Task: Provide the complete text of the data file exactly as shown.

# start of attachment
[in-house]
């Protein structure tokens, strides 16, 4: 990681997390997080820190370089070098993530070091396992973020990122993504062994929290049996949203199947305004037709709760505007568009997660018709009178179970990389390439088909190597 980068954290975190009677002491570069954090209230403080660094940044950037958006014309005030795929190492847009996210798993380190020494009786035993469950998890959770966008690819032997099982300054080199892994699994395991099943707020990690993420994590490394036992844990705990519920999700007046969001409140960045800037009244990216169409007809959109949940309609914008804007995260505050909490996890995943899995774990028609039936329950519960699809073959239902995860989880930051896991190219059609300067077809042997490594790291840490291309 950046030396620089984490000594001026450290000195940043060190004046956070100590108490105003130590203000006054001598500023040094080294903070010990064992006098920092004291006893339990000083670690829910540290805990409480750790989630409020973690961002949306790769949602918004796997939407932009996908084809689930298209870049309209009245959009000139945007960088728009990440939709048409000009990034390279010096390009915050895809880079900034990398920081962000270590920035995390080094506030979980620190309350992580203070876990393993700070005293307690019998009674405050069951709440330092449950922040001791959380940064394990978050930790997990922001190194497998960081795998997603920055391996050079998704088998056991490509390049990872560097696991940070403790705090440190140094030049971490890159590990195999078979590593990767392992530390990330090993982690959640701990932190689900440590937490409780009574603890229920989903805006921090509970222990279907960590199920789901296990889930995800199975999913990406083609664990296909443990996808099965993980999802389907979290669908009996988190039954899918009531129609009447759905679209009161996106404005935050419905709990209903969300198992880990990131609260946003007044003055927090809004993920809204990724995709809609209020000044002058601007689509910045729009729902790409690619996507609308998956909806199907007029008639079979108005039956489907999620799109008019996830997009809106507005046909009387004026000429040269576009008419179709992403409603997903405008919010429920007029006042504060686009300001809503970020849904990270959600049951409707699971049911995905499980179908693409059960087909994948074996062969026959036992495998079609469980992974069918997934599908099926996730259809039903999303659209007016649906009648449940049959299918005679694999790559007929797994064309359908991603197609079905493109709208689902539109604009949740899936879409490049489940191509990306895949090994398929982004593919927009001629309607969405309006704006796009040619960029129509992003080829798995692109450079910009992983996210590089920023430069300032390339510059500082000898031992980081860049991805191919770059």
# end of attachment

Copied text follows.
[in-house]
């Protein structure tokens, strides 16, 4: 990681997390997080820190370089070098993530070091396992973020990122993504062994929290049996949203199947305004037709709760505007568009997660018709009178179970990389390439088909190597 980068954290975190009677002491570069954090209230403080660094940044950037958006014309005030795929190492847009996210798993380190020494009786035993469950998890959770966008690819032997099982300054080199892994699994395991099943707020990690993420994590490394036992844990705990519920999700007046969001409140960045800037009244990216169409007809959109949940309609914008804007995260505050909490996890995943899995774990028609039936329950519960699809073959239902995860989880930051896991190219059609300067077809042997490594790291840490291309 950046030396620089984490000594001026450290000195940043060190004046956070100590108490105003130590203000006054001598500023040094080294903070010990064992006098920092004291006893339990000083670690829910540290805990409480750790989630409020973690961002949306790769949602918004796997939407932009996908084809689930298209870049309209009245959009000139945007960088728009990440939709048409000009990034390279010096390009915050895809880079900034990398920081962000270590920035995390080094506030979980620190309350992580203070876990393993700070005293307690019998009674405050069951709440330092449950922040001791959380940064394990978050930790997990922001190194497998960081795998997603920055391996050079998704088998056991490509390049990872560097696991940070403790705090440190140094030049971490890159590990195999078979590593990767392992530390990330090993982690959640701990932190689900440590937490409780009574603890229920989903805006921090509970222990279907960590199920789901296990889930995800199975999913990406083609664990296909443990996808099965993980999802389907979290669908009996988190039954899918009531129609009447759905679209009161996106404005935050419905709990209903969300198992880990990131609260946003007044003055927090809004993920809204990724995709809609209020000044002058601007689509910045729009729902790409690619996507609308998956909806199907007029008639079979108005039956489907999620799109008019996830997009809106507005046909009387004026000429040269576009008419179709992403409603997903405008919010429920007029006042504060686009300001809503970020849904990270959600049951409707699971049911995905499980179908693409059960087909994948074996062969026959036992495998079609469980992974069918997934599908099926996730259809039903999303659209007016649906009648449940049959299918005679694999790559007929797994064309359908991603197609079905493109709208689902539109604009949740899936879409490049489940191509990306895949090994398929982004593919927009001629309607969405309006704006796009040619960029129509992003080829798995692109450079910009992983996210590089920023430069300032390339510059500082000898031992980081860049991805191919770059």